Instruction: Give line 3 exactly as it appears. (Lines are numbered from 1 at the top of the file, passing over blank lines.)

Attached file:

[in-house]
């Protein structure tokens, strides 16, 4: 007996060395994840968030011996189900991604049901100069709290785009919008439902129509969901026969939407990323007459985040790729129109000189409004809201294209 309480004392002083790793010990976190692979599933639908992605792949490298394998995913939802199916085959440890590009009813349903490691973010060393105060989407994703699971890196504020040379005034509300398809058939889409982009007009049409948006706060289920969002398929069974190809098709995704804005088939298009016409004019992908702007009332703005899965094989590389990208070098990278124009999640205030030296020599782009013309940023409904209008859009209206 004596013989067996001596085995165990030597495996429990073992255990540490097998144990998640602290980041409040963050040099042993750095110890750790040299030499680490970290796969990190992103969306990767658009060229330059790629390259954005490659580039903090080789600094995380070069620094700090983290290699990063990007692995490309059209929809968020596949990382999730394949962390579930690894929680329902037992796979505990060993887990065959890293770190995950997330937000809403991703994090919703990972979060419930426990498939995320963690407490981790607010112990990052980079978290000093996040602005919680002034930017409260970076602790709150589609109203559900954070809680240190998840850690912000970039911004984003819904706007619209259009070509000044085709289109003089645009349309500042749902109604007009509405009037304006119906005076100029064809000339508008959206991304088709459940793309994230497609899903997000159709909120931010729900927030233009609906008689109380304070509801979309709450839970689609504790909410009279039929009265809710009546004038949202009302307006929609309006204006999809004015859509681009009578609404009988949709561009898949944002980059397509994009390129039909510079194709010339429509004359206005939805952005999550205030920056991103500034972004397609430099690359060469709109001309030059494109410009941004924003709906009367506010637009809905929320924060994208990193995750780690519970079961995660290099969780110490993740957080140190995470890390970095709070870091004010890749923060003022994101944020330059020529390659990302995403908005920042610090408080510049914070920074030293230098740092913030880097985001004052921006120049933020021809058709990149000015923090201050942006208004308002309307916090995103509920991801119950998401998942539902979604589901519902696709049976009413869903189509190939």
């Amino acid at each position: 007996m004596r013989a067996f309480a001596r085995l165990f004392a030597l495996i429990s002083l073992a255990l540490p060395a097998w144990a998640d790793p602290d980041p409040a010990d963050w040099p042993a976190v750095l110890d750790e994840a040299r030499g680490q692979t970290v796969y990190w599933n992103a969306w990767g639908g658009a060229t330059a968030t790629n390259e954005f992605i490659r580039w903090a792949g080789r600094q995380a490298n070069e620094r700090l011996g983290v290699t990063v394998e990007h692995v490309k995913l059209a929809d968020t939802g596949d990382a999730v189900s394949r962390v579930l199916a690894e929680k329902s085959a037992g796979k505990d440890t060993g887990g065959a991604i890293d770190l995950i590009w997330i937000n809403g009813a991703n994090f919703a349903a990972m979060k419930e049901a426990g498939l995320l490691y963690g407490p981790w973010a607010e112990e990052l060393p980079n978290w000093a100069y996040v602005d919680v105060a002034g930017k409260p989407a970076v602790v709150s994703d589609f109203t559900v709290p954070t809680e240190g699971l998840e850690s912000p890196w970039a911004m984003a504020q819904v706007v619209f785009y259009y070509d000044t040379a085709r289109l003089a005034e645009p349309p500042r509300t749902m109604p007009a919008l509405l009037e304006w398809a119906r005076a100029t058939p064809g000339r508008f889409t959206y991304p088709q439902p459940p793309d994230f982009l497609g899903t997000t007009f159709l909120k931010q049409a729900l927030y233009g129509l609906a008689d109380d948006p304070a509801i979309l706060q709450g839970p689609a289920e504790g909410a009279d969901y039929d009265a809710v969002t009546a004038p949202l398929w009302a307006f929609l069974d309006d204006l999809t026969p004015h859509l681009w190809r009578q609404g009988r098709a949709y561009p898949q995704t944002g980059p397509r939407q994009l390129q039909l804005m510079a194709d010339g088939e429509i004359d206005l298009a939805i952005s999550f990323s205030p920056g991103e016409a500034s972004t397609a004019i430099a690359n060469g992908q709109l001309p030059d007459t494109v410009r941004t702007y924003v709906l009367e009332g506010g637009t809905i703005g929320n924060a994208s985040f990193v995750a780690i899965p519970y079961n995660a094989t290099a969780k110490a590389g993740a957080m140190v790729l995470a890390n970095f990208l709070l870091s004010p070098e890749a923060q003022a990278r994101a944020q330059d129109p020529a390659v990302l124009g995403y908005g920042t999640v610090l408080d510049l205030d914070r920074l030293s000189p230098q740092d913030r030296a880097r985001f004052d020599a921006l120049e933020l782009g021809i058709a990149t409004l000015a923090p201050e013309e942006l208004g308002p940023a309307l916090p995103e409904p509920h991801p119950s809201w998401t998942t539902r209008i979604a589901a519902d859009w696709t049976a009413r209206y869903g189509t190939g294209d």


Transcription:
């Amino acid at each position: 007996m004596r013989a067996f309480a001596r085995l165990f004392a030597l495996i429990s002083l073992a255990l540490p060395a097998w144990a998640d790793p602290d980041p409040a010990d963050w040099p042993a976190v750095l110890d750790e994840a040299r030499g680490q692979t970290v796969y990190w599933n992103a969306w990767g639908g658009a060229t330059a968030t790629n390259e954005f992605i490659r580039w903090a792949g080789r600094q995380a490298n070069e620094r700090l011996g983290v290699t990063v394998e990007h692995v490309k995913l059209a929809d968020t939802g596949d990382a999730v189900s394949r962390v579930l199916a690894e929680k329902s085959a037992g796979k505990d440890t060993g887990g065959a991604i890293d770190l995950i590009w997330i937000n809403g009813a991703n994090f919703a349903a990972m979060k419930e049901a426990g498939l995320l490691y963690g407490p981790w973010a607010e112990e990052l060393p980079n978290w000093a100069y996040v602005d919680v105060a002034g930017k409260p989407a970076v602790v709150s994703d589609f109203t559900v709290p954070t809680e240190g699971l998840e850690s912000p890196w970039a911004m984003a504020q819904v706007v619209f785009y259009y070509d000044t040379a085709r289109l003089a005034e645009p349309p500042r509300t749902m109604p007009a919008l509405l009037e304006w398809a119906r005076a100029t058939p064809g000339r508008f889409t959206y991304p088709q439902p459940p793309d994230f982009l497609g899903t997000t007009f159709l909120k931010q049409a729900l927030y233009g129509l609906a008689d109380d948006p304070a509801i979309l706060q709450g839970p689609a289920e504790g909410a009279d969901y039929d009265a809710v969002t009546a004038p949202l398929w009302a307006f929609l069974d309006d204006l999809t026969p004015h859509l681009w190809r009578q609404g009988r098709a949709y561009p898949q995704t944002g980059p397509r939407q994009l390129q039909l804005m510079a194709d010339g088939e429509i004359d206005l298009a939805i952005s999550f990323s205030p920056g991103e016409a500034s972004t397609a004019i430099a690359n060469g992908q709109l001309p030059d007459t494109v410009r941004t702007y924003v709906l009367e009332g506010g637009t809905i703005g929320n924060a994208s985040f990193v995750a780690i899965p519970y079961n995660a094989t290099a969780k110490a590389g993740a957080m140190v790729l995470a890390n970095f990208l709070l870091s004010p070098e890749a923060q003022a990278r994101a944020q330059d129109p020529a390659v990302l124009g995403y908005g920042t999640v610090l408080d510049l205030d914070r920074l030293s000189p230098q740092d913030r030296a880097r985001f004052d020599a921006l120049e933020l782009g021809i058709a990149t409004l000015a923090p201050e013309e942006l208004g308002p940023a309307l916090p995103e409904p509920h991801p119950s809201w998401t998942t539902r209008i979604a589901a519902d859009w696709t049976a009413r209206y869903g189509t190939g294209d």